In the UK we waste 4.5m tonnes of food every year. That’s around £700 worth for an average family with children. The less of the end product we waste, the less land, energy and water will be needed to feed us. An “eat me first” box/shelf is one trick you could try to help you reduce your wastage.
Give up beef, and other red meat (2 points)
Meat and dairy production are extremely inefficient in use of land (which could be reforested instead), energy and water, with red meat the worst. Cows produce methane, a more powerful greenhouse gas than CO2. Moving towards a plant-based diet is one of the best things you can do for the planet as an individual. Visit veganuary.com, for advice and to give veganism a try for a short period. And if you’re still looking for that meaty taste, even the cheap alternative vegan burgers and sausages are increasingly convincing.
Try vegetarianism or veganism for 2 weeks (1 point)
Give it a go! Even if you can’t sustain it, you may find yourself able to eat less meat/dairy afterwards, and a lot of people are transitioning gradually rather than giving it up in one go.
Become a vegetarian (2 points)
Once you’ve cut down your meat consumption, why not take the next step and cut it out altogether? It’s a bit of a pain to change your cooking habits, but the meat substitutes are pretty good, and surely a small sacrifice is worth it for the sake of the planet?
Our oceans are also massively overfished, so make sure you give up fish too.
Substitute some vegan for dairy products (1 point)
Switching alternative milks for dairy milks is a good place to start. There’s lots of alternatives, with almond milk, oat milk and soya milk the most popular cheap options. Some of them are better than others in terms of their planetary impact, but they’re all better than dairy milk, so why not experiment to find the one you like best?
Vegan substitutes for cream cheese spreads are also good. Substitutes for hard cheese aren’t as convincing yet, but you should still try cutting down the cheese you eat. It still comes from cows, so the same issues with methane, and land/energy/water efficiency apply.
Become a vegan (3 points)
Why not go all the way? Veganism is the best diet for the planet, and if you’re a full vegan, you’ll be less inclined to make exceptions in the company of others, so your choices will be more likely to be noticed by others, and to influence them.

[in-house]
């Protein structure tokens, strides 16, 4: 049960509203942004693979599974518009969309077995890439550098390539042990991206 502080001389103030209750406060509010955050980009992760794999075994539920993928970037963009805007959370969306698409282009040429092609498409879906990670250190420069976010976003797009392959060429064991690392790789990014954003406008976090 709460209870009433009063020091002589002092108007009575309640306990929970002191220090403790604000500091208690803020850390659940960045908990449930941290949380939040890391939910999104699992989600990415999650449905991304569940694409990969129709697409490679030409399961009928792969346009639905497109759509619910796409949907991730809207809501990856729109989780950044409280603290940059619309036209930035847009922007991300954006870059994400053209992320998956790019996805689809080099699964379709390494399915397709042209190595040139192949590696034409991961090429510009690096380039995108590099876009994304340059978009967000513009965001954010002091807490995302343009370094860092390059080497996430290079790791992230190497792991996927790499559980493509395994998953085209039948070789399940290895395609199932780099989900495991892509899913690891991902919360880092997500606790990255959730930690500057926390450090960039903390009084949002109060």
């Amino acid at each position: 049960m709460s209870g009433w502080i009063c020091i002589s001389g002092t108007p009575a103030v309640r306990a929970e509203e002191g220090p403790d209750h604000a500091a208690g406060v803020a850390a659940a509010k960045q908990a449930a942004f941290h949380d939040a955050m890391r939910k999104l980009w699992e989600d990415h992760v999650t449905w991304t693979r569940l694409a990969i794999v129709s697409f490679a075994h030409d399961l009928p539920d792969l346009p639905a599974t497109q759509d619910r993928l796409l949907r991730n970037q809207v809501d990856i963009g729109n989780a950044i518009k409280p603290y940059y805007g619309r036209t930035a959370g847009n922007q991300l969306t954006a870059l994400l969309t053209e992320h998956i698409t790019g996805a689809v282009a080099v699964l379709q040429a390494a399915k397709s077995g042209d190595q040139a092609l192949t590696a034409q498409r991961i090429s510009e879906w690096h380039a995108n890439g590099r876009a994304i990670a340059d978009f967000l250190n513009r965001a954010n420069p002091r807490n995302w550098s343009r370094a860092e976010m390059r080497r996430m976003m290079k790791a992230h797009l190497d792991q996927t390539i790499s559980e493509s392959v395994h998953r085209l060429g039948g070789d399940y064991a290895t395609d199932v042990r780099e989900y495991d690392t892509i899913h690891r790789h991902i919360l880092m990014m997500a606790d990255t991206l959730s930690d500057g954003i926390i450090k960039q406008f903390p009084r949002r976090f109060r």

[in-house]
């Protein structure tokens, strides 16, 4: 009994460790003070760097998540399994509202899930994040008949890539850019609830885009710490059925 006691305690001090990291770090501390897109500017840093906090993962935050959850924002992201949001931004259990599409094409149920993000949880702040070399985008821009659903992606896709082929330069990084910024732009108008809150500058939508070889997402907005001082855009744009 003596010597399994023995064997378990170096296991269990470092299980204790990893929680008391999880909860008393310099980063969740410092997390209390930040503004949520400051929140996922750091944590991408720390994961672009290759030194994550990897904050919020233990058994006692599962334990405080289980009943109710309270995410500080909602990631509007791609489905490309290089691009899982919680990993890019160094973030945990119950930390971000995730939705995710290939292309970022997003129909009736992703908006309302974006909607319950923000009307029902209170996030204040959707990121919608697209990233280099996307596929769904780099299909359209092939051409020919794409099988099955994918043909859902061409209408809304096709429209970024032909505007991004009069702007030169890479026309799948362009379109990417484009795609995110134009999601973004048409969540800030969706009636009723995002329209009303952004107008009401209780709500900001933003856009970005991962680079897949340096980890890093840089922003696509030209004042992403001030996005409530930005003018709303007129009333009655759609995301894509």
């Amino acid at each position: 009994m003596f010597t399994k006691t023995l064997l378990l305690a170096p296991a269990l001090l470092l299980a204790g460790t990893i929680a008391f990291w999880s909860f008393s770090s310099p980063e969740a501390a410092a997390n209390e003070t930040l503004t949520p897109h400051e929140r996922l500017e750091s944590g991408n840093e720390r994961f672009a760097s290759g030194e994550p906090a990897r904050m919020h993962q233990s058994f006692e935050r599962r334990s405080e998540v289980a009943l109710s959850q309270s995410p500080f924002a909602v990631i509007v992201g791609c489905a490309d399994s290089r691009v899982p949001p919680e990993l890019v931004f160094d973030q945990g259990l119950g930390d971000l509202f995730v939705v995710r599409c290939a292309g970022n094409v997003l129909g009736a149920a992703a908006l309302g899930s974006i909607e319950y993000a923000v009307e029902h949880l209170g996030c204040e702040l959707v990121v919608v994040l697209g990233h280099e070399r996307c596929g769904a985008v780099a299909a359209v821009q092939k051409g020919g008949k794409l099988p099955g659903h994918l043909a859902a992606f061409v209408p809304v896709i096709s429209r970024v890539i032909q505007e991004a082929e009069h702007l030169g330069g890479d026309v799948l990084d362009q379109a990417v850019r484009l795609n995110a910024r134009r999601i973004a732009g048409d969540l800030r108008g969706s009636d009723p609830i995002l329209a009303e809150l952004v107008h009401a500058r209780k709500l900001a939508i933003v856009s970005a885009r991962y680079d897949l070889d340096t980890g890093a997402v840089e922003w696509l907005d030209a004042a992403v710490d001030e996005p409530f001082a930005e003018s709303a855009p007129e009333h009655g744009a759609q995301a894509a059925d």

Buy seasonal fruit & veg from local growers (1 point)
Producing vegetables, like cherry tomatoes, out of season is highly energy-intensive. Transport only accounts for a small portion of the carbon footprint of food, but buying locally is still a good idea where you can – especially if you’re buying from a local, “veganic” grower.
Eat mostly seasonal fruit & vegetables (3 points)
Change one regular errand to walking/biking (1 point)
Road vehicle traffic is the biggest single source of greenhouse gas emissions in Warwickshire, and our towns are slowly being strangled by congestion. As improving the roads only induces more people to drive, more often, for longer, the only way to improve this is by getting out of our cars.
Commute to work by public transport, car-sharing, foot or bike (2 points)
Provision for alternative transport isn’t adequate, but if you can use it you should.
You could try setting up a car-share scheme at your work, or check out the Warwickshire-wide Liftshare scheme: https://liftshare.com/uk/community/carsharewarwickshire (with link to the current Covid advice)
Choose leisure activities nearer to home (1 point)
The biggest reason for car journeys among UK drivers is for leisure. Try to find other activities nearer to home, perhaps in the countryside (or use the bus/train instead).
Reduce driving by 20%-100% per year/month (1-5 points)
Ok, maybe it’s hard to be precise, but try to take the steps necessary to reduce your driving by a significant amount.
Turn off your engine while waiting in the car (1 point)
As well as burning fossil fuels, car exhausts are highly toxic and can be particularly harmful for children’s mental and physical development. We really shouldn’t be poisoning our kids as they walk past our cars outside the school gates.
If you have two cars, sell one and share (2 points)
Make your next car electric (3 points)
Electric vehicles use less CO2, even accounting for their manufacture. But reducing car numbers will still be necessary to reduce emissions in time, and mining for minerals used in their batteries is also environmentally destructive. As UK electricity isn’t fully decarbonised yet, it’s still important not to drive unnecessarily.
Give up domestic flights (2 points)
The UK population flies, on average (per capita), more than any other nation, which is pretty embarrassing really. It’s still only a small portion of the population that does most of this flying. If this is you, it’s time to cut down, and refusing domestic flights is a good first step.